It’s been a wild ride for retail investors in recent months. There was the Reddit-fuelled short seller attack in January, followed by the surprise popularity surge of non-fungible tokens (NFTs), meanwhile SPACs are losing their lustre and the S&P 500 continues to soar. Then there’s excitement in cannabis stocks and let’s not forget the sensational rise of Bitcoin, Ethereum, Cardano and most outrageously Dogecoin. So, what next for the retail investors that love to jump on the latest hyped-up bandwagon?
Bitclout is a new cryptocurrency meets social media craze, sweeping retail investors into a frenzy. It could aptly be described as a mash-up of Twitter, Robinhood and Bitcoin, only it hasn’t yet achieved the fanbase of these three entities.
BitClout is attempting to decentralize social media in much the same way as Bitcoin is decentralizing the financial system. And it’s an open source blockchain project that has no one company behind it. Nevertheless, it still has founders.
So far, the reception to BitClout is deeply divided. Some believe it’s nothing but an outright scam, with Bitcoin building up in the founder’s wallet, which he/she could cash out and disappear. Others absolutely love the concept and are here for the community spirit and chance to generate extreme wealth.
Who will be right? It’s too early to say. There are clearly big red flags in the details, but there are also some exciting aspects too. It will come down to how genuine, ambitious, and good hearted the founders are.
So, how does BitClout work?
When you join BitClout you must buy BitClout tokens using 0.001 Bitcoin in order to interact on the platform. Once you’ve done this you can buy ‘Creator Coins’, which are coins linked to the many personalities that appear on the platform. This makes BitClout an asset class tied to individual reputation rather than a company or commodity.
You can buy or sell creator coin of the people that interest you. The price goes up as more people buy. And you have your own coin attached to your profile too.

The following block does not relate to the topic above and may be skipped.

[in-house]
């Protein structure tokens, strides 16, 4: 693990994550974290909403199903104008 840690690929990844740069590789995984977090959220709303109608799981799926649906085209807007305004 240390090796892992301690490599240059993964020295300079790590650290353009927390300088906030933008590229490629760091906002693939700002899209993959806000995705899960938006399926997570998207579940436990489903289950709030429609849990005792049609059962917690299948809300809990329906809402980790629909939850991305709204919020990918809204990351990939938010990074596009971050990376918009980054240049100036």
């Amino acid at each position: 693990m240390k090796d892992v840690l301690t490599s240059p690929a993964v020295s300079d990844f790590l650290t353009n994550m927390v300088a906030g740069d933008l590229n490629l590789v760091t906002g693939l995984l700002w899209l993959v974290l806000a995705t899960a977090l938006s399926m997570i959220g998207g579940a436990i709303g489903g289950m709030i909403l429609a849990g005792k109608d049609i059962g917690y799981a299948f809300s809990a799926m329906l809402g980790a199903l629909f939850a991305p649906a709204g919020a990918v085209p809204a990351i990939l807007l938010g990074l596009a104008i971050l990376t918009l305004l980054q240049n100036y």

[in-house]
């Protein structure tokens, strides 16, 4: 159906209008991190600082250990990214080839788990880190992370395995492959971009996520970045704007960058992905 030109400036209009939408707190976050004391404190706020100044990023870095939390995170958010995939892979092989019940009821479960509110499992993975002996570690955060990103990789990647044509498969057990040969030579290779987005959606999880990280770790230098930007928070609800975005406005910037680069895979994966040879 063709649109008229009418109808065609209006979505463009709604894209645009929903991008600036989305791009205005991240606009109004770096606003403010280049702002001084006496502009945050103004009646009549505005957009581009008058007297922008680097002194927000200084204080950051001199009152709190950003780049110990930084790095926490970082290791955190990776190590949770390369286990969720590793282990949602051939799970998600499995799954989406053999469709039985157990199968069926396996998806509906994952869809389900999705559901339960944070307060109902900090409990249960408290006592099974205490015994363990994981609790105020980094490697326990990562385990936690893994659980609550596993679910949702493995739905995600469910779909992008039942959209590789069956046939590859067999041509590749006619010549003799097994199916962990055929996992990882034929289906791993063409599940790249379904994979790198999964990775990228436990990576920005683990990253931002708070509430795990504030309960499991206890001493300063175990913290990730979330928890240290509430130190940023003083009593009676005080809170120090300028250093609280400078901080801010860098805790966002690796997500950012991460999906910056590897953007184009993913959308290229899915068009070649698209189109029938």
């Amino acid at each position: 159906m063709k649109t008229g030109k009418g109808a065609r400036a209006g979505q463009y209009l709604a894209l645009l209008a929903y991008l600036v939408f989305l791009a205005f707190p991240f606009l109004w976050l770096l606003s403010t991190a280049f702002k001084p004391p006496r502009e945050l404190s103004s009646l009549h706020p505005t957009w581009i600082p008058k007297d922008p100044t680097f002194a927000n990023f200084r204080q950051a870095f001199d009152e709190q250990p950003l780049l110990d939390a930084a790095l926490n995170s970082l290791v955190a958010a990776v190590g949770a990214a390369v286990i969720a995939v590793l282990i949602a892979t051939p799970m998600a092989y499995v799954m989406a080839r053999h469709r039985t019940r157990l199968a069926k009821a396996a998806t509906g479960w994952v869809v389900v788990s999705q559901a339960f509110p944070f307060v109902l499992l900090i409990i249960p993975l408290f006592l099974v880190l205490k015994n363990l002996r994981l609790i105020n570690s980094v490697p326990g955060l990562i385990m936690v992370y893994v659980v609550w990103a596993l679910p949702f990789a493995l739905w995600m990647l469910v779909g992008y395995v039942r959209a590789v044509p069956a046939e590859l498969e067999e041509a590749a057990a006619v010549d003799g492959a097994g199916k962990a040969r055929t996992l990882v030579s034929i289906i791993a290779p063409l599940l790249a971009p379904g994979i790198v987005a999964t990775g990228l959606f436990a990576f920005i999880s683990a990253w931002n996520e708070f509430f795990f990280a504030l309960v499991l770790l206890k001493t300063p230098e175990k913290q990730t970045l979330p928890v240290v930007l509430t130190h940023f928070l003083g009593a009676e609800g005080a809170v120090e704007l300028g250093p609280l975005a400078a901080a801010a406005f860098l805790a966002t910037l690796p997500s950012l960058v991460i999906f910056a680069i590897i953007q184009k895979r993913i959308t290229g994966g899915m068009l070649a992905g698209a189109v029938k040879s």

Currently, Elon Musk is top of the list – this is not much of a surprise. He’s a popular character on Twitter, with a 51 million follower count and blue tick. He’s also become somewhat of a crypto legend with his Dogecoin memes and recent Bitcoin buy through Tesla.
Nevertheless, when clicking on the @elonmusk link, it takes us to a page where it states, ‘This profile is reserved @elonmusk has not joined Bitclout yet’. Along with this it states @elonmusk has 13894 followers and coin price $67,884.30.
Fear of missing out (FOMO) is the real driving force behind the site because coin prices are designed to increase in value in a similar way to compound interest. In fact, the price of BitClout doubles with every million sold. Meaning a compounding effect is driving the price up exponentially.
A similar calculation takes place to raise the price of Creator Coins based on the individual’s popularity.
The formula for calculating a Creator Coin’s worth is listed in the whitepaper.
Price in BitClout = .003 * creator_coins_in_circulation^2
Price in USD = .003 * creator_coins_in_circulation^2 * bitclout_price_in_usd
This point that it pays to be early, increases FOMO. Thereby, exciting investors into pledging bitcoin to their favourite influencers or celebrities in the hope that they’ll soon become very rich.
Will Elon Musk join BitClout?
Elon Musk could join BitClout, claim his coin, and collect some of the current $67k+ investment pledged to his name.
If Elon chose to sign up to BitClout and claim his coin, to unlock it, he’d have to tweet out his BitClout public key and tag #bitclout in the process. Here’s where BitClout’s marketing has massive potential. For if Elon did this, his tweet would instantly generate a whole stream of new traffic to BitClout.
However, it seems there may be ways around this compulsory tweeting for the rich and famous. Chamath Palihapitiya appears to have joined BitClout, but he’s never been active on the platform and does not appear to have tweeted the sign-up process.
In second place is @naval (also not claimed), which refers to angel investor Naval Ravikant.